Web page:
Festive, healing spice reminds me of home

At this time of year, I really enjoy writing about the many foods and spices associated with the holidays. It helps get me in the festive spirit!

Of course, nutmeg is one of my favorite holiday spices. You can add it to your baking (which, by the way, is best with whole-grain flour and natural sweeteners) or sprinkle it on seasonal beverages — such as eggnog, mulled wine, hot rum, or coffee (Irish or otherwise) — for some added holiday cheer. Keep reading and I’ll share with you the recipe for my favorite nutmeg-infused holiday spirit.

But first, let’s talk a little more about nutmeg. Like other traditional spices, nutmeg also offers a host of health benefits…

Enjoy a good dose of cheer — and healing nutrients — from this ancient spice

Nutmeg originated from islands of the Indonesian archipelago. But today, farmers grow it commercially on islands in the Caribbean and in Kerala, Southern India.

Nutmeg comes from the seed (nut) of a dark-leaved evergreen tree, botanically classified as Myristica fragrans. (This beautiful tree resembles the achiote tree used to provide the yellow-orange-red color of cheeses.)

The spice called mace comes from the dried, red shell of the seed. And it yields the potent mace-lignan (or mace wood).

Nutmeg’s wide array of benefits probably relates to the many essential micronutrients nutmeg contains, including:

  • Calcium (which you should only get from food sources, not supplements)
  • Copper
  • Electrolytes
  • Folate
  • Magnesium
  • Manganese
  • Phosphorus
  • Thiamin
  • Vitamin B6

The calcium and phosphorus, specifically, appear to help maintain healthy circulation and blood pressure.

Nutmeg also contains a compound similar to menthol (from peppermint), called neolingan, which helps soothe pain and aid digestion.

Another compound in nutmeg, called myristicin, offers significant brain benefits. In fact, research shows when combined with mace-lignan (or mace wood, as I mentioned earlier), it can reduce the degeneration of neural pathways and impairment of cognitive function, typical of people with Alzheimer’s disease and dementia.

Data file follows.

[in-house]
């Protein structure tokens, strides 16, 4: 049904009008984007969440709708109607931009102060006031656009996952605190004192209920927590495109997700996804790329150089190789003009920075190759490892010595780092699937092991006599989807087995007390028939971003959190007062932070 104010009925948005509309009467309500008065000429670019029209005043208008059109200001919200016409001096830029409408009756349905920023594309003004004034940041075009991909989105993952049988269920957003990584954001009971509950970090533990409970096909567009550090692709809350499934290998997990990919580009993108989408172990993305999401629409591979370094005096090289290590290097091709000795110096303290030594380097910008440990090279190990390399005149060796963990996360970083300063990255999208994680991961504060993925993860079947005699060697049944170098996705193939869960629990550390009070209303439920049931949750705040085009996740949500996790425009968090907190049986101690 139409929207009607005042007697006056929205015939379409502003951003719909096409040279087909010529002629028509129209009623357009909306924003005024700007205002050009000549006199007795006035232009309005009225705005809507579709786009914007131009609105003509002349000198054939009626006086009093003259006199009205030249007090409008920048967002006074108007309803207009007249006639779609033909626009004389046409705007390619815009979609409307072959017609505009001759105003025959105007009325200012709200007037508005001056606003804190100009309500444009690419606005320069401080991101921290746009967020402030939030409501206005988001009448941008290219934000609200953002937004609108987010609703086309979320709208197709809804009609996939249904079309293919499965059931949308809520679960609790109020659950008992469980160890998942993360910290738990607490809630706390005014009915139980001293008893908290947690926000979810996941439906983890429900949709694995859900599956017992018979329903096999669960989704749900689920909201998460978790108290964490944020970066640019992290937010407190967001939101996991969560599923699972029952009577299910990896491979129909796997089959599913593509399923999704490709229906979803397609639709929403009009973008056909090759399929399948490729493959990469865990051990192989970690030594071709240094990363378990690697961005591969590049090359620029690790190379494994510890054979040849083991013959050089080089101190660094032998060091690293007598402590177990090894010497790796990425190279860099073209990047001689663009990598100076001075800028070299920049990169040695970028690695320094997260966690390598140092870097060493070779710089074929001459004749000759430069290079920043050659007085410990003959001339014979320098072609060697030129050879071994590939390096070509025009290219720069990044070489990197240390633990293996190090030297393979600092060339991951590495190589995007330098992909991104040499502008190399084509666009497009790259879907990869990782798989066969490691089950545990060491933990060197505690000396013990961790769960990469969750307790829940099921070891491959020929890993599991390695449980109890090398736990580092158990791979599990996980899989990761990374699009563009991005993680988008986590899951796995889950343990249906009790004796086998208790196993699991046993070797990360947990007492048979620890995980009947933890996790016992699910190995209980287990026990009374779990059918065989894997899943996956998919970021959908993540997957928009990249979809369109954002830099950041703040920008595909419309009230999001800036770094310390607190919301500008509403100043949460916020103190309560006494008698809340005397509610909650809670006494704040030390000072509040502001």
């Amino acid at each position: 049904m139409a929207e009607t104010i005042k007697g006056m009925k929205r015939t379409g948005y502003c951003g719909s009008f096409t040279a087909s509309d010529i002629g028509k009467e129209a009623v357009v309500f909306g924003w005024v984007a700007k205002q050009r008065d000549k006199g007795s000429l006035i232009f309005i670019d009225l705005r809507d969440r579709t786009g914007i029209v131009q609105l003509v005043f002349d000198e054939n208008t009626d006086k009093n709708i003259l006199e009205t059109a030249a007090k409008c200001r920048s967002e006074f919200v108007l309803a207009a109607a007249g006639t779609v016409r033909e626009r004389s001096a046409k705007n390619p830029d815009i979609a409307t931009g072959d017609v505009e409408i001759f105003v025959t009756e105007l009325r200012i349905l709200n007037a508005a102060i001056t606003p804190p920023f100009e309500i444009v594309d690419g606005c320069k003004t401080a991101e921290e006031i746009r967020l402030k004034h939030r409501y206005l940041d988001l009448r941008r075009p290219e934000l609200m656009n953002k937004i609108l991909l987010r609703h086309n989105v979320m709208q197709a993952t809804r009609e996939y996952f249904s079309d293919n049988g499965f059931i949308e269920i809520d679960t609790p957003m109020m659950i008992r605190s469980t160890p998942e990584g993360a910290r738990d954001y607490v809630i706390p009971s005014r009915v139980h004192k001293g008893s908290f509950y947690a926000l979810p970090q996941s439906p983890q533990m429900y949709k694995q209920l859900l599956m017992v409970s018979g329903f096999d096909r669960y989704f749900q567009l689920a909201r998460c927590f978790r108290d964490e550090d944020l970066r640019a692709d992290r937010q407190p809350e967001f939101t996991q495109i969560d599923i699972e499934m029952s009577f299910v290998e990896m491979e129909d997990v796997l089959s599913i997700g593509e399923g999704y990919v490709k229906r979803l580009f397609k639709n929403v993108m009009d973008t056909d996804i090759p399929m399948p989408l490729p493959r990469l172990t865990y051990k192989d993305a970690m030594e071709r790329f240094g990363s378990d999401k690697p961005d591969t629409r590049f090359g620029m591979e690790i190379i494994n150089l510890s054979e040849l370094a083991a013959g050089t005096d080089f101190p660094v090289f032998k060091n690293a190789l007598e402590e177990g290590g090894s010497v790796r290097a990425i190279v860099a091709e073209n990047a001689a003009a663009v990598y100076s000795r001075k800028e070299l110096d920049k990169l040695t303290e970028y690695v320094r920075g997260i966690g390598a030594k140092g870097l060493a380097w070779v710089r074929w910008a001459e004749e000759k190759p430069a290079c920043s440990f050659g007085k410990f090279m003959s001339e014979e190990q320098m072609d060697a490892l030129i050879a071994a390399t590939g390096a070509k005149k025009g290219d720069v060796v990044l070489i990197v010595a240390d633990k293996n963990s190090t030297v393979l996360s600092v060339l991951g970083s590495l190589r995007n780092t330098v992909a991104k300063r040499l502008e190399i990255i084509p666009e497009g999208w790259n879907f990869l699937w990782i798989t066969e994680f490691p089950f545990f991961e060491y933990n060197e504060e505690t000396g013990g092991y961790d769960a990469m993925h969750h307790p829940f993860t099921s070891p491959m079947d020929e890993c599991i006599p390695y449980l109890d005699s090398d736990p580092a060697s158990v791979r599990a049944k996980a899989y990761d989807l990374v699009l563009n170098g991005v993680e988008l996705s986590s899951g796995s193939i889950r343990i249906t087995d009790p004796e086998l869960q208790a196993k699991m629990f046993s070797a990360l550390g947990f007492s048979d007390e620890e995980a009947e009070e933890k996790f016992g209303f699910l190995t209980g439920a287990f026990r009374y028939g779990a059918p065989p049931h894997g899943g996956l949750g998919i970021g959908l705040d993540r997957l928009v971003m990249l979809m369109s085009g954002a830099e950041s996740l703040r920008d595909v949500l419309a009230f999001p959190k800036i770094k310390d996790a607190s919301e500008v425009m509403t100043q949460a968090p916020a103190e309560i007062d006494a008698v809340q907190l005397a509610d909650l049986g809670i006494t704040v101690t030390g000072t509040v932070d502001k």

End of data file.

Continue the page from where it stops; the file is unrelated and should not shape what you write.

In addition, nutmeg appears to help detoxify the liver when you drink alcohol. I suppose that’s why it’s been traditionally added to many holiday beverages (such as hot toddies, Brandy Alexanders, eggnog, or hard apple cider), as it helps your body metabolize any extra “spirits” you might consume around this time of year.

Nutmeg also supports oral health, reduces bad breath, and helps prevent cavities through its antibacterial properties. In fact, manufacturers add it to mouthwash and toothpaste, especially the natural varieties. You can also apply it topically to the skin as a paste mixed with honey and water for a bright, healthy glow.

Nutmeg also supports blood circulation, digestion, and immune balance, as well as relieving insomnia and pain.

Settle in for a deep winter slumber with nutmeg

You can add nutmeg to warm milk for an effective and natural sleep aid. And there’s actually some good science behind this traditional home remedy…

Nutmeg is relatively high in magnesium, which can help balance neurotransmitters and settle brain activity. (For this reason, it can also help with headaches.)

Like many plants, nutmeg also contains trace elements of opiates — which are Nature’s original sleep remedy. In fact, morphine — the prototype opiate — is named for Morpheus, the Greek god of sleep.

Of course, perhaps best of all, nutmeg reminds me of my childhood home…

Nutmeg fills the air at Christmastime

Each Christmas, I now return back to New England, which holds many fond memories for me.

And having grown up in Massachusetts, we frequently visited Connecticut, which is known as “The Nutmeg State.”

Perhaps that explains why here in New England on bitter, cold, winter nights, we sometimes enjoy a bit of nutmeg in our traditional hot toddies.

So, this holiday season, enjoy one of my favorite recipes (and the health benefits of nutmeg) — from my family to yours.

Traditional Hot Toddy

Yields 2 servings


  • 4 ounces of boiling water
  • 2 teaspoons honey
  • 3 ounces of whiskey
  • 6 whole cloves
  • 2 cinnamon sticks
  • 2 slices of lemon
  • 2 pinches of nutmeg


  1. Pour the boiling water into both mugs with whiskey and honey.
  2. Add the cloves, cinnamon stick, and lemon.
  3. Let steep for five minutes for flavors to mingle.
  4. Then, add a pinch of nutmeg to each before serving.
  5. Enjoy!